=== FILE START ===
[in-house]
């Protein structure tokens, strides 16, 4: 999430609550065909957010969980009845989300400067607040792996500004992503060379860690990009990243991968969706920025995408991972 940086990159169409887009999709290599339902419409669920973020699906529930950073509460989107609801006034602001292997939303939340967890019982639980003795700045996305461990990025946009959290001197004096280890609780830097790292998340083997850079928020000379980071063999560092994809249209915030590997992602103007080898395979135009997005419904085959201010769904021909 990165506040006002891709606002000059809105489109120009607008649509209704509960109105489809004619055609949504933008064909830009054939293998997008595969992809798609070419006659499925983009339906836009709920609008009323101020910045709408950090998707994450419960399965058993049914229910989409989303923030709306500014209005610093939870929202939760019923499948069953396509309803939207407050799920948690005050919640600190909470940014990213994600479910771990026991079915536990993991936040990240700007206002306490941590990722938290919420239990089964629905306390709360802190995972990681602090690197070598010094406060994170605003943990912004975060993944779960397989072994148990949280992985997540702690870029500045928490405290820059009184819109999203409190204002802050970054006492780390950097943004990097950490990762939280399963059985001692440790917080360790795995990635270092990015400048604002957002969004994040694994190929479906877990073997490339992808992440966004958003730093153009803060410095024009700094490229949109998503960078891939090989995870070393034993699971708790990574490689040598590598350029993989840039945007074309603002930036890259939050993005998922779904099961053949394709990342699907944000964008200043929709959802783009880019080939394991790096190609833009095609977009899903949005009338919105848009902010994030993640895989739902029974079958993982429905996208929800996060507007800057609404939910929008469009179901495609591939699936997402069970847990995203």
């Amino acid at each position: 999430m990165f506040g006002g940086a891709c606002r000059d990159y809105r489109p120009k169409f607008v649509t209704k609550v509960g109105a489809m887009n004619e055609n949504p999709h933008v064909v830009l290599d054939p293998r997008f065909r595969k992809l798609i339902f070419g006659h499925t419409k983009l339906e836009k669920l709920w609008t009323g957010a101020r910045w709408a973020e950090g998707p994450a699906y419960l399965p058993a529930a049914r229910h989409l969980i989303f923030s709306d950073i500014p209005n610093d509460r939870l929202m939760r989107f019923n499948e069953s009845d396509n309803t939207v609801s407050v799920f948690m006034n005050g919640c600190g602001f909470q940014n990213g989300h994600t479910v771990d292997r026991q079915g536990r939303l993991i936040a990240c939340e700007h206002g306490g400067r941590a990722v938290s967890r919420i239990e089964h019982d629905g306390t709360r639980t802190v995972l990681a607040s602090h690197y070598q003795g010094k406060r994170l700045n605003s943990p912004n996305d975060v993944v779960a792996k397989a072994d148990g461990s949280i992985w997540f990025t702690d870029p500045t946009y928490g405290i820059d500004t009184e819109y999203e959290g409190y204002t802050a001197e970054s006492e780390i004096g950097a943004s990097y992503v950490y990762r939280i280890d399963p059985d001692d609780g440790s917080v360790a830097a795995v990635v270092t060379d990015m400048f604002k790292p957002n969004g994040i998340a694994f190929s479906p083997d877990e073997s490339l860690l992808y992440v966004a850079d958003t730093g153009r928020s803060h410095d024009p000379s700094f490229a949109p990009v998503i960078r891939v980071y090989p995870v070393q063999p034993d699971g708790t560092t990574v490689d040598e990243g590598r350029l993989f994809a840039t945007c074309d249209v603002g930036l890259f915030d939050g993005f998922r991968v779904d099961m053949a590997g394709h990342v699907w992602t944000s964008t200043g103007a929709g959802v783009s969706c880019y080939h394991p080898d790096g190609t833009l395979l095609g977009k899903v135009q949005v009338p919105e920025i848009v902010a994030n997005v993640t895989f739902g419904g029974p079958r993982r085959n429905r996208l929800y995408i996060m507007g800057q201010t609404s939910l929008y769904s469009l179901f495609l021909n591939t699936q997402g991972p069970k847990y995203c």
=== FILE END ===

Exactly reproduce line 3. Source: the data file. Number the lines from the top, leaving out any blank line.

């Amino acid at each position: 999430m990165f506040g006002g940086a891709c606002r000059d990159y809105r489109p120009k169409f607008v649509t209704k609550v509960g109105a489809m887009n004619e055609n949504p999709h933008v064909v830009l290599d054939p293998r997008f065909r595969k992809l798609i339902f070419g006659h499925t419409k983009l339906e836009k669920l709920w609008t009323g957010a101020r910045w709408a973020e950090g998707p994450a699906y419960l399965p058993a529930a049914r229910h989409l969980i989303f923030s709306d950073i500014p209005n610093d509460r939870l929202m939760r989107f019923n499948e069953s009845d396509n309803t939207v609801s407050v799920f948690m006034n005050g919640c600190g602001f909470q940014n990213g989300h994600t479910v771990d292997r026991q079915g536990r939303l993991i936040a990240c939340e700007h206002g306490g400067r941590a990722v938290s967890r919420i239990e089964h019982d629905g306390t709360r639980t802190v995972l990681a607040s602090h690197y070598q003795g010094k406060r994170l700045n605003s943990p912004n996305d975060v993944v779960a792996k397989a072994d148990g461990s949280i992985w997540f990025t702690d870029p500045t946009y928490g405290i820059d500004t009184e819109y999203e959290g409190y204002t802050a001197e970054s006492e780390i004096g950097a943004s990097y992503v950490y990762r939280i280890d399963p059985d001692d609780g440790s917080v360790a830097a795995v990635v270092t060379d990015m400048f604002k790292p957002n969004g994040i998340a694994f190929s479906p083997d877990e073997s490339l860690l992808y992440v966004a850079d958003t730093g153009r928020s803060h410095d024009p000379s700094f490229a949109p990009v998503i960078r891939v980071y090989p995870v070393q063999p034993d699971g708790t560092t990574v490689d040598e990243g590598r350029l993989f994809a840039t945007c074309d249209v603002g930036l890259f915030d939050g993005f998922r991968v779904d099961m053949a590997g394709h990342v699907w992602t944000s964008t200043g103007a929709g959802v783009s969706c880019y080939h394991p080898d790096g190609t833009l395979l095609g977009k899903v135009q949005v009338p919105e920025i848009v902010a994030n997005v993640t895989f739902g419904g029974p079958r993982r085959n429905r996208l929800y995408i996060m507007g800057q201010t609404s939910l929008y769904s469009l179901f495609l021909n591939t699936q997402g991972p069970k847990y995203c």